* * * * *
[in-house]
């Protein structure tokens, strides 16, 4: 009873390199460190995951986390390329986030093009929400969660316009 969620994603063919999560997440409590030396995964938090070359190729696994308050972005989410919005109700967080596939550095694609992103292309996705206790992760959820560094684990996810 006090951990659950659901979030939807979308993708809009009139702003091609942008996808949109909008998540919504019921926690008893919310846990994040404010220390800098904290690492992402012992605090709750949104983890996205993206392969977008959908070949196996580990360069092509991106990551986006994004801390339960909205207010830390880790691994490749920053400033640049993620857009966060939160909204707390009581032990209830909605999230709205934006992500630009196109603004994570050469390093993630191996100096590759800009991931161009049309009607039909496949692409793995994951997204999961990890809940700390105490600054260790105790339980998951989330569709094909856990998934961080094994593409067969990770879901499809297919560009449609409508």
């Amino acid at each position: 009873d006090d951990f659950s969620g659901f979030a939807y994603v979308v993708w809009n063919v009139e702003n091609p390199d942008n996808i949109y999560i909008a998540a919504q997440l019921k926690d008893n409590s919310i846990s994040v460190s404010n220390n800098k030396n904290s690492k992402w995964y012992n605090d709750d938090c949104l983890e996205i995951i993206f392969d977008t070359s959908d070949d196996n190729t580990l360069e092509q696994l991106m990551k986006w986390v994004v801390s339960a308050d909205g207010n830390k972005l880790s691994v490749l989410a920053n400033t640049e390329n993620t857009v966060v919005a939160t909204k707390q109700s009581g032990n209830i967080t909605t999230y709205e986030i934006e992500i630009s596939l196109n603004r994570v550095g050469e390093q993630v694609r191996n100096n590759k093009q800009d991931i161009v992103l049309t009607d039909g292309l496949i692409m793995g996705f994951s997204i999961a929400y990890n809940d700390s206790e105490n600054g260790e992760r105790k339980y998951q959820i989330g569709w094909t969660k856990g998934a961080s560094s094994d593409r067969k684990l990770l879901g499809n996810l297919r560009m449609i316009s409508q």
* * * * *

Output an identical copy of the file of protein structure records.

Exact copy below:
[in-house]
């Protein structure tokens, strides 16, 4: 009873390199460190995951986390390329986030093009929400969660316009 969620994603063919999560997440409590030396995964938090070359190729696994308050972005989410919005109700967080596939550095694609992103292309996705206790992760959820560094684990996810 006090951990659950659901979030939807979308993708809009009139702003091609942008996808949109909008998540919504019921926690008893919310846990994040404010220390800098904290690492992402012992605090709750949104983890996205993206392969977008959908070949196996580990360069092509991106990551986006994004801390339960909205207010830390880790691994490749920053400033640049993620857009966060939160909204707390009581032990209830909605999230709205934006992500630009196109603004994570050469390093993630191996100096590759800009991931161009049309009607039909496949692409793995994951997204999961990890809940700390105490600054260790105790339980998951989330569709094909856990998934961080094994593409067969990770879901499809297919560009449609409508």
């Amino acid at each position: 009873d006090d951990f659950s969620g659901f979030a939807y994603v979308v993708w809009n063919v009139e702003n091609p390199d942008n996808i949109y999560i909008a998540a919504q997440l019921k926690d008893n409590s919310i846990s994040v460190s404010n220390n800098k030396n904290s690492k992402w995964y012992n605090d709750d938090c949104l983890e996205i995951i993206f392969d977008t070359s959908d070949d196996n190729t580990l360069e092509q696994l991106m990551k986006w986390v994004v801390s339960a308050d909205g207010n830390k972005l880790s691994v490749l989410a920053n400033t640049e390329n993620t857009v966060v919005a939160t909204k707390q109700s009581g032990n209830i967080t909605t999230y709205e986030i934006e992500i630009s596939l196109n603004r994570v550095g050469e390093q993630v694609r191996n100096n590759k093009q800009d991931i161009v992103l049309t009607d039909g292309l496949i692409m793995g996705f994951s997204i999961a929400y990890n809940d700390s206790e105490n600054g260790e992760r105790k339980y998951q959820i989330g569709w094909t969660k856990g998934a961080s560094s094994d593409r067969k684990l990770l879901g499809n996810l297919r560009m449609i316009s409508q």